Charlemagne Palestine From Etudes to Cataclysms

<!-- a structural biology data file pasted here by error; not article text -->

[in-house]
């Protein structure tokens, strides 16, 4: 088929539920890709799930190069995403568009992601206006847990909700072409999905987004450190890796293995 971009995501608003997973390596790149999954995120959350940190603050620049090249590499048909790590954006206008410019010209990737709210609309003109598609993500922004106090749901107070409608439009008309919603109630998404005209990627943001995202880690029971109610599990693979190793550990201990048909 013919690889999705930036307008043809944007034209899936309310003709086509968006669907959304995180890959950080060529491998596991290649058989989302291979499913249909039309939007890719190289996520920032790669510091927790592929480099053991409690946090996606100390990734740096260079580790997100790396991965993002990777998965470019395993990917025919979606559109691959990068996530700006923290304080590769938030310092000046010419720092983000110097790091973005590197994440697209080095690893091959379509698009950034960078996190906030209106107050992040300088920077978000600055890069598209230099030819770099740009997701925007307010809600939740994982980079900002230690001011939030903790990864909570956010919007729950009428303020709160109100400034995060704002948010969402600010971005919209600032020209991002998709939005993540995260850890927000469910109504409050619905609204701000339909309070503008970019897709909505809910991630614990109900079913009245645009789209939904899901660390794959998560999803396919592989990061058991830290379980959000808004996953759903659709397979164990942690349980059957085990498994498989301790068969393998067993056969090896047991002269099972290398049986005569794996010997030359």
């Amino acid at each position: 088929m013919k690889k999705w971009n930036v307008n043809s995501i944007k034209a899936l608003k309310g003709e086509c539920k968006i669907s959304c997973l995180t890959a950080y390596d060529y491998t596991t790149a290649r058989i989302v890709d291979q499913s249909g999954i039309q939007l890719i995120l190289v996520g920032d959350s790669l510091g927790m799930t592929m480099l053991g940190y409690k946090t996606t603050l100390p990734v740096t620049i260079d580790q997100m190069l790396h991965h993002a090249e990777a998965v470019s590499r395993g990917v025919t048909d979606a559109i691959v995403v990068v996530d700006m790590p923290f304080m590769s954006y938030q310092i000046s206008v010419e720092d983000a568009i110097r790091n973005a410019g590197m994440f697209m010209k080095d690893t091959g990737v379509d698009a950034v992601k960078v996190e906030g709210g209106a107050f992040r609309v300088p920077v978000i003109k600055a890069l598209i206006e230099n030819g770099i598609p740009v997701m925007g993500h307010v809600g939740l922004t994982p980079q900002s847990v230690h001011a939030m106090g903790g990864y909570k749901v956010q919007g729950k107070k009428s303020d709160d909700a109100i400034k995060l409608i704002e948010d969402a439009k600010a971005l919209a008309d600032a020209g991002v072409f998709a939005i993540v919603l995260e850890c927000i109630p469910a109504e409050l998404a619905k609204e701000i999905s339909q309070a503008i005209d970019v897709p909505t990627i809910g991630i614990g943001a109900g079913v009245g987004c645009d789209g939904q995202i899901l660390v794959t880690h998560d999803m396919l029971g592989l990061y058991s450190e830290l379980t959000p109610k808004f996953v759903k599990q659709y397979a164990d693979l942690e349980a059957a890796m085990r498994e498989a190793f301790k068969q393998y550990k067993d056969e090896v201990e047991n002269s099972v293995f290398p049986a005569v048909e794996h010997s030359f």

Though a more obscure and shadowy figure than some other pioneering American minimalists of the ’60s (Young, Riley, Reich, Glass), Charlemagne Palestine’s work is slowly garnering more attention. The composer and pianist’s performances are renowned for his intense hammering of the ivories — he practically pours himself into the instrument. He’s the perfect artist, then, to play the "Doppio Borgato,” a double-bodied grand, with the second body featuring lower register notes played with the feet. It is unfortunate that, at first, this 140-minute work (over two CDs) doesn’t appear to fully exploit this tonal range. The "etudes” of disc one begin with high register exploration of relationships between two tones, modulating downward. As the piece progresses, Palestine’s simple pulses evolve into more complex clusters, and what could have been mind-numbingly repetitive becomes a meditation on the resonant space around the notes. More emotionally affecting are the "cataclysms” of disc two, though the music doesn’t contain as much immediate menace as the title suggests. More like looking through a window onto a storm-darkened ocean in the distance, these seemingly endless minor-key rumbles become a strange and unexpected companion. (Sub Rosa)